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So you have to make a speech at the wedding and you are a bit nervous? You hate public speaking and are afraid of making a fool of yourself in front of the 100+ guests?

Just remember you are not alone - this is a challenge that someone at every wedding faces whether it is the best man, bridesmaid, parent or the bride and groom themselves. Preparation is the key. If you have thought about what to say and how you are going to say it, you are going to be a success. After all, everyone wants to be amused, moved and enjoy your speech (and then of course get back to enjoying themselves!).

It’s not that easy, I hear you say. What on earth do I know what to say? Okay we have put together a few tips to help you get through the wedding day speeches and make sure that you can enjoy the day:

 

Read other speeches: There are lots of books and websites that have copies of speeches that you can read for example:

 

www.free-wedding-speeches.com
www.ultimatespeeches.com
www.instantweddingtoasts.com

 

If worst comes to worst, you can even buy prepared speeches and change them to suit your circumstances (although we would advise that you only use these to give you a feel for the sort of content and form your speech should have).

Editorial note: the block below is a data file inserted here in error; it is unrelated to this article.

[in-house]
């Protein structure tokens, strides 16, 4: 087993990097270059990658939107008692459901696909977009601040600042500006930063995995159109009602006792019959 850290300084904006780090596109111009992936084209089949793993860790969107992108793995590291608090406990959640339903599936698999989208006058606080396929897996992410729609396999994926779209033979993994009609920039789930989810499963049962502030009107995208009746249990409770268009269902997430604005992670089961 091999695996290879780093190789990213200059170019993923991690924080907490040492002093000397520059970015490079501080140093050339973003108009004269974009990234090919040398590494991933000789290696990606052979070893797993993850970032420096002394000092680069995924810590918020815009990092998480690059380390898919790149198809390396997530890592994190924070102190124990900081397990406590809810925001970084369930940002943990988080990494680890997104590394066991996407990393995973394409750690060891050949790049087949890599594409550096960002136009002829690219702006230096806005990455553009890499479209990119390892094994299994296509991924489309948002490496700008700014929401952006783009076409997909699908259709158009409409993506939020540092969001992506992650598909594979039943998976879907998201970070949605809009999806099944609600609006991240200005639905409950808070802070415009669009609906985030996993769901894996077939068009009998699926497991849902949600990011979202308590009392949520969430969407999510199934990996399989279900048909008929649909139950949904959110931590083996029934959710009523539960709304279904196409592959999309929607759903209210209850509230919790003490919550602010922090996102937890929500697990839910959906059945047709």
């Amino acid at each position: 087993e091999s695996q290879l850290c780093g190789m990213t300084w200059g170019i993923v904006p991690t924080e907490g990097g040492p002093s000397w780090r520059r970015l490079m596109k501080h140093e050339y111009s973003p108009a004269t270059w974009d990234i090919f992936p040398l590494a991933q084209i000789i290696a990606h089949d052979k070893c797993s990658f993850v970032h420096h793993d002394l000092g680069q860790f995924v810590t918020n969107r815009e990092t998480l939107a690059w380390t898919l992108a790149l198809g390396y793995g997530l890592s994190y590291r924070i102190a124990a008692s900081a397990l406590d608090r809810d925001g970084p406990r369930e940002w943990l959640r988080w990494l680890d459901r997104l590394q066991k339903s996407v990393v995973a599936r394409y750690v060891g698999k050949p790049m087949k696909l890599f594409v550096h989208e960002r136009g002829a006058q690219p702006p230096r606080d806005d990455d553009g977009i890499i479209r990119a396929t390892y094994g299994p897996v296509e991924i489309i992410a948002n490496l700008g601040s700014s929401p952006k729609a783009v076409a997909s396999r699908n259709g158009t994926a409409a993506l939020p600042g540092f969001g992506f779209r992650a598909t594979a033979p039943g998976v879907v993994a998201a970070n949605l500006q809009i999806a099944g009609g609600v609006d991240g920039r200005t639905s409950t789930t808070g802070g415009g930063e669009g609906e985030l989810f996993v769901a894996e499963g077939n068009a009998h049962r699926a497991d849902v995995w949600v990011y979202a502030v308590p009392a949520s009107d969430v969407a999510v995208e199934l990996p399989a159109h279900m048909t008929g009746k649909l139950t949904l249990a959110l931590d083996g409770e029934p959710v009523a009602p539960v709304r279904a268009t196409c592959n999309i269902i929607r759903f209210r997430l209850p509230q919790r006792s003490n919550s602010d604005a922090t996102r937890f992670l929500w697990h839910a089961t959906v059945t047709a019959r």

Think about your audience: How well your speech will be received will depend on the who is in the audience. You speech should be tailored to the audience and the setting. Ask yourself a few questions: who will be in the audience (if there are a lot of older people, then the rude jokes might do be quite as suitable!)? How formal is the setting? What kind of jokes/stories, if any, are likely to go down well?

 

What do I need to say: Depending on your role in the wedding, there are certain things that, traditionally, you are expected to say. Unless you know for sure that this wedding isn’t traditional, it is probably best to make sure that you have these things covered. You can check out the traditions here.

 

Use your natural talents: If you can tell a joke, do so. However, if you have been described as possibly the most unfunny person in the world, avoid trying to be a funny (some people just aren’t good at telling jokes). Take another approach, often a sincere heartfelt speech will feel more natural. The best speech will be the one you are comfortable giving.

 

Keep it short and sweet: Don’t talk for the sake of talking. Overstaying your welcome is one of the biggest mistakes that a speaker can make. Get across what you want to (including a joke or story or two), but then finish. Often there will be a few speakers and it is unfair on the crowd if they have to sit through a number of lengthy speeches. What starts as amusing can end up with you being clapped off the stage. I have a friend who made a thank-you speech 6 years ago that seemed like it went for over an hour and no one who was there (and even some who weren’t) have never forgotten and every time he gets up to speak everyone groans!